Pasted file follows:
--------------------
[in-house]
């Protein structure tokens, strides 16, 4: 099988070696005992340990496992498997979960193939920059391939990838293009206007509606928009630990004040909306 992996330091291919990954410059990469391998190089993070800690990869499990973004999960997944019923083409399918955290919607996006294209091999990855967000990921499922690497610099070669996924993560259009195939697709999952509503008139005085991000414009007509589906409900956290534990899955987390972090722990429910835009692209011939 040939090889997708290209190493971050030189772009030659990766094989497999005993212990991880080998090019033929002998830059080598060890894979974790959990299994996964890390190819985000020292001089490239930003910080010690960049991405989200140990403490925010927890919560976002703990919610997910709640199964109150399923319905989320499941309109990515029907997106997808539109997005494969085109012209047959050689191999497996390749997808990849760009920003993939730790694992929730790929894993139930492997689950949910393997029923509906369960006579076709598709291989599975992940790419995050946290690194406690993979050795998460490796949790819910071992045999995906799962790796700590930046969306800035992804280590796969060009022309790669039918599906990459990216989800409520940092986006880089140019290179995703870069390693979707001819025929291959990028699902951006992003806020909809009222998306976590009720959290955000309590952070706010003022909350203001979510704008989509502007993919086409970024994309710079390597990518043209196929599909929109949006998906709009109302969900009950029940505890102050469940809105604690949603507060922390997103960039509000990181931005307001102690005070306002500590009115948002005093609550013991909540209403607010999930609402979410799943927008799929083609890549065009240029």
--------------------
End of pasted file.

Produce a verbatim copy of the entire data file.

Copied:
[in-house]
């Protein structure tokens, strides 16, 4: 099988070696005992340990496992498997979960193939920059391939990838293009206007509606928009630990004040909306 992996330091291919990954410059990469391998190089993070800690990869499990973004999960997944019923083409399918955290919607996006294209091999990855967000990921499922690497610099070669996924993560259009195939697709999952509503008139005085991000414009007509589906409900956290534990899955987390972090722990429910835009692209011939 040939090889997708290209190493971050030189772009030659990766094989497999005993212990991880080998090019033929002998830059080598060890894979974790959990299994996964890390190819985000020292001089490239930003910080010690960049991405989200140990403490925010927890919560976002703990919610997910709640199964109150399923319905989320499941309109990515029907997106997808539109997005494969085109012209047959050689191999497996390749997808990849760009920003993939730790694992929730790929894993139930492997689950949910393997029923509906369960006579076709598709291989599975992940790419995050946290690194406690993979050795998460490796949790819910071992045999995906799962790796700590930046969306800035992804280590796969060009022309790669039918599906990459990216989800409520940092986006880089140019290179995703870069390693979707001819025929291959990028699902951006992003806020909809009222998306976590009720959290955000309590952070706010003022909350203001979510704008989509502007993919086409970024994309710079390597990518043209196929599909929109949006998906709009109302969900009950029940505890102050469940809105604690949603507060922390997103960039509000990181931005307001102690005070306002500590009115948002005093609550013991909540209403607010999930609402979410799943927008799929083609890549065009240029």